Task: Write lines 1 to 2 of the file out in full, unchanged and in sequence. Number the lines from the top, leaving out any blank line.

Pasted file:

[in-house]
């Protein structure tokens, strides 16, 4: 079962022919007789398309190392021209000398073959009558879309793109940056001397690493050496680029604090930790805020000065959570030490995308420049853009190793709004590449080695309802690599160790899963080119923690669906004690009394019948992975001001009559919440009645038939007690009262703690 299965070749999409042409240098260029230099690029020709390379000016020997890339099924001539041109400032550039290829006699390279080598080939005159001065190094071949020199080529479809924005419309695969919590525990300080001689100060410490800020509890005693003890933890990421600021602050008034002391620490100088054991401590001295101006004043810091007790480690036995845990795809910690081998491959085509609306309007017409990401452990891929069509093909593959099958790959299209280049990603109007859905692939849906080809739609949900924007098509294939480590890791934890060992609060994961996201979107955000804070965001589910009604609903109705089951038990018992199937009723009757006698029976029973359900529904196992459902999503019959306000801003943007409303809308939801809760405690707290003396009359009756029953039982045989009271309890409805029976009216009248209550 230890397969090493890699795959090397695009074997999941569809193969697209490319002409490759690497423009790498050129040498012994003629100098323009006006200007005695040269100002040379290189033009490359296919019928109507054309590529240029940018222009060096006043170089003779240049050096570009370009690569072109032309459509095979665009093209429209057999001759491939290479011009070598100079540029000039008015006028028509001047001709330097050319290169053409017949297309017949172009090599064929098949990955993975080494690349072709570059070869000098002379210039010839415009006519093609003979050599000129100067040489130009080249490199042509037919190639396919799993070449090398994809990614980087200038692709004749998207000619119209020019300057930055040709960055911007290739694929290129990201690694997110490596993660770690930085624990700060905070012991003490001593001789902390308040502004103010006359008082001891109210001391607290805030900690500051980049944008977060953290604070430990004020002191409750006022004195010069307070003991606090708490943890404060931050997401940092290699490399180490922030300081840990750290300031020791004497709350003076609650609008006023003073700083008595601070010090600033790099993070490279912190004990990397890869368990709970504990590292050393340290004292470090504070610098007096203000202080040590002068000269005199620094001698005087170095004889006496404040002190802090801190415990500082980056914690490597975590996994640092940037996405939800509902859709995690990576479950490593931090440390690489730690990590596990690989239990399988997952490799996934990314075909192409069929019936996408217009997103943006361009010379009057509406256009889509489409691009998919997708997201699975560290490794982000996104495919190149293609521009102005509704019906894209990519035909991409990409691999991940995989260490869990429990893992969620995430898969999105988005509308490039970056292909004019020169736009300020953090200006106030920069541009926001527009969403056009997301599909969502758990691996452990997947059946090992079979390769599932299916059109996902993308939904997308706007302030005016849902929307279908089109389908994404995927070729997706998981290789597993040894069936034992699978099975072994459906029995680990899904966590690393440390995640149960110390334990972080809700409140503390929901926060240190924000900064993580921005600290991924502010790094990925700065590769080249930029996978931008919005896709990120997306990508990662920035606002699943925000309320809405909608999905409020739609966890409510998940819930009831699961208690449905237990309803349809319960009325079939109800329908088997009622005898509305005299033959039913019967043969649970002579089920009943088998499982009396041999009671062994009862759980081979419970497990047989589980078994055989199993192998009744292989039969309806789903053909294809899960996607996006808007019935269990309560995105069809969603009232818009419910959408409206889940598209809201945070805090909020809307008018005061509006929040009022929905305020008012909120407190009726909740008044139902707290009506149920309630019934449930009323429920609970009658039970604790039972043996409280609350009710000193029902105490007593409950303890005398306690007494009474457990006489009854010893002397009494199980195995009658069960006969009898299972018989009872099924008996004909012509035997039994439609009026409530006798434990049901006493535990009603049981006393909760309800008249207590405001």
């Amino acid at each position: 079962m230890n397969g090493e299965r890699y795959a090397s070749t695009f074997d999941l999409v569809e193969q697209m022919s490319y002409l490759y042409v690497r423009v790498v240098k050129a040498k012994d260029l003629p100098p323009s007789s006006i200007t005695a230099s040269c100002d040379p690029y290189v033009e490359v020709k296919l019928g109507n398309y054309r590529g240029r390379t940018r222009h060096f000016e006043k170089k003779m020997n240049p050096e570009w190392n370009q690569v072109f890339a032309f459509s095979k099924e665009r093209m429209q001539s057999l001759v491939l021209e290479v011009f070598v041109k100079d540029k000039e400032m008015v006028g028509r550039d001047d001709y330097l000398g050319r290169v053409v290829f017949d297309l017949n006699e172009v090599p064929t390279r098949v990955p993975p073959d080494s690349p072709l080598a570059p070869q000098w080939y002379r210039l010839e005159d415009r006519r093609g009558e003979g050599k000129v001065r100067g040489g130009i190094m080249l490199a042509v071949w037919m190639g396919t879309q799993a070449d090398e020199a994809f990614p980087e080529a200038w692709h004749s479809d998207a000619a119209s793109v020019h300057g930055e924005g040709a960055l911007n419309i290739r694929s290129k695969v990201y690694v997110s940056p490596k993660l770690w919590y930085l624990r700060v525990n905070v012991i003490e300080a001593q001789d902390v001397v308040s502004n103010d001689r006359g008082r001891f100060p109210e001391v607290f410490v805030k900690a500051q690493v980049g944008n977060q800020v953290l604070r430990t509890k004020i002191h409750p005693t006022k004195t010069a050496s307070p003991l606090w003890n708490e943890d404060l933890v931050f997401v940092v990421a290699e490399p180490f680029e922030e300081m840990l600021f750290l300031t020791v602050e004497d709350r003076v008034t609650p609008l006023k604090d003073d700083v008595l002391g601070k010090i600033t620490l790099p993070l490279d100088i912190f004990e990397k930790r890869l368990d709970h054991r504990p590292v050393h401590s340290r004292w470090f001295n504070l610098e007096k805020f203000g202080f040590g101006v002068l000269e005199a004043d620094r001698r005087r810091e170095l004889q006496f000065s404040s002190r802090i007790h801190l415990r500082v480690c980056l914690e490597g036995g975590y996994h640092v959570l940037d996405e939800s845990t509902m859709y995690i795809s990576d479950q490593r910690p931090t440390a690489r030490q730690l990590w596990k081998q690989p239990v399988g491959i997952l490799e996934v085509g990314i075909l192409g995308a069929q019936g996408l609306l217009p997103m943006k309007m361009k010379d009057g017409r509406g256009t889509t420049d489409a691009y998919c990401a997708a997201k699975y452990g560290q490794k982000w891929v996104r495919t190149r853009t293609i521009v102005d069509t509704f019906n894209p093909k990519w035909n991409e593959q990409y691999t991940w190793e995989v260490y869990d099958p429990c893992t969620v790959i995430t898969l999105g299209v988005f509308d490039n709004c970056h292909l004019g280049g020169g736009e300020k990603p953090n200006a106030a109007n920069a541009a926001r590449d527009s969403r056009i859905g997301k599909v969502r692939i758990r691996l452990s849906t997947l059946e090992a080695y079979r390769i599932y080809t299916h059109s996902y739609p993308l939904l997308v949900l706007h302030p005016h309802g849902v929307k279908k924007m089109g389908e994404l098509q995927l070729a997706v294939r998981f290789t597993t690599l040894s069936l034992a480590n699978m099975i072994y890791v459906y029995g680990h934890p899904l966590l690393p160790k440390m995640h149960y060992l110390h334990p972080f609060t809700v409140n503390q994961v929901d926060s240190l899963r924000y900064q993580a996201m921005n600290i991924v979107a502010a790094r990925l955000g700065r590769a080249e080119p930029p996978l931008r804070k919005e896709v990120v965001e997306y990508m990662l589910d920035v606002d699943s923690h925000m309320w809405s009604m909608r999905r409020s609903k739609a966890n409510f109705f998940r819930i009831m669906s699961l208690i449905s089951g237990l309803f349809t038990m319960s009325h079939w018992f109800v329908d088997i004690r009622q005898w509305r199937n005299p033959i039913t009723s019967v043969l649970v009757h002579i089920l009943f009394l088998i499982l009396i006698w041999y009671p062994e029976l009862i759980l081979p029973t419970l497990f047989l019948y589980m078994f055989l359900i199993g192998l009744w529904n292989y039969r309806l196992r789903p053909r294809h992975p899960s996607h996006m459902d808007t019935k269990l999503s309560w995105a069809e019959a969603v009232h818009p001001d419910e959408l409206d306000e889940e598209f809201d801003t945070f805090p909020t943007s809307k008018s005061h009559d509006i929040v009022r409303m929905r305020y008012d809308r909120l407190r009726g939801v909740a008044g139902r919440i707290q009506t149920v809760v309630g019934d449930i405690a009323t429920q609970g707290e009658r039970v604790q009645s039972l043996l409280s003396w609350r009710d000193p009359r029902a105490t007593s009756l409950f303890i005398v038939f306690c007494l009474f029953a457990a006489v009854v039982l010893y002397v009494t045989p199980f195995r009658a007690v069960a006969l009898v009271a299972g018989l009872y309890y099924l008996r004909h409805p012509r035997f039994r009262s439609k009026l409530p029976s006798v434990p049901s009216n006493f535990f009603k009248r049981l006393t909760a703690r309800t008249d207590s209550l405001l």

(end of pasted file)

[in-house]
């Protein structure tokens, strides 16, 4: 079962022919007789398309190392021209000398073959009558879309793109940056001397690493050496680029604090930790805020000065959570030490995308420049853009190793709004590449080695309802690599160790899963080119923690669906004690009394019948992975001001009559919440009645038939007690009262703690 299965070749999409042409240098260029230099690029020709390379000016020997890339099924001539041109400032550039290829006699390279080598080939005159001065190094071949020199080529479809924005419309695969919590525990300080001689100060410490800020509890005693003890933890990421600021602050008034002391620490100088054991401590001295101006004043810091007790480690036995845990795809910690081998491959085509609306309007017409990401452990891929069509093909593959099958790959299209280049990603109007859905692939849906080809739609949900924007098509294939480590890791934890060992609060994961996201979107955000804070965001589910009604609903109705089951038990018992199937009723009757006698029976029973359900529904196992459902999503019959306000801003943007409303809308939801809760405690707290003396009359009756029953039982045989009271309890409805029976009216009248209550 230890397969090493890699795959090397695009074997999941569809193969697209490319002409490759690497423009790498050129040498012994003629100098323009006006200007005695040269100002040379290189033009490359296919019928109507054309590529240029940018222009060096006043170089003779240049050096570009370009690569072109032309459509095979665009093209429209057999001759491939290479011009070598100079540029000039008015006028028509001047001709330097050319290169053409017949297309017949172009090599064929098949990955993975080494690349072709570059070869000098002379210039010839415009006519093609003979050599000129100067040489130009080249490199042509037919190639396919799993070449090398994809990614980087200038692709004749998207000619119209020019300057930055040709960055911007290739694929290129990201690694997110490596993660770690930085624990700060905070012991003490001593001789902390308040502004103010006359008082001891109210001391607290805030900690500051980049944008977060953290604070430990004020002191409750006022004195010069307070003991606090708490943890404060931050997401940092290699490399180490922030300081840990750290300031020791004497709350003076609650609008006023003073700083008595601070010090600033790099993070490279912190004990990397890869368990709970504990590292050393340290004292470090504070610098007096203000202080040590002068000269005199620094001698005087170095004889006496404040002190802090801190415990500082980056914690490597975590996994640092940037996405939800509902859709995690990576479950490593931090440390690489730690990590596990690989239990399988997952490799996934990314075909192409069929019936996408217009997103943006361009010379009057509406256009889509489409691009998919997708997201699975560290490794982000996104495919190149293609521009102005509704019906894209990519035909991409990409691999991940995989260490869990429990893992969620995430898969999105988005509308490039970056292909004019020169736009300020953090200006106030920069541009926001527009969403056009997301599909969502758990691996452990997947059946090992079979390769599932299916059109996902993308939904997308706007302030005016849902929307279908089109389908994404995927070729997706998981290789597993040894069936034992699978099975072994459906029995680990899904966590690393440390995640149960110390334990972080809700409140503390929901926060240190924000900064993580921005600290991924502010790094990925700065590769080249930029996978931008919005896709990120997306990508990662920035606002699943925000309320809405909608999905409020739609966890409510998940819930009831699961208690449905237990309803349809319960009325079939109800329908088997009622005898509305005299033959039913019967043969649970002579089920009943088998499982009396041999009671062994009862759980081979419970497990047989589980078994055989199993192998009744292989039969309806789903053909294809899960996607996006808007019935269990309560995105069809969603009232818009419910959408409206889940598209809201945070805090909020809307008018005061509006929040009022929905305020008012909120407190009726909740008044139902707290009506149920309630019934449930009323429920609970009658039970604790039972043996409280609350009710000193029902105490007593409950303890005398306690007494009474457990006489009854010893002397009494199980195995009658069960006969009898299972018989009872099924008996004909012509035997039994439609009026409530006798434990049901006493535990009603049981006393909760309800008249207590405001």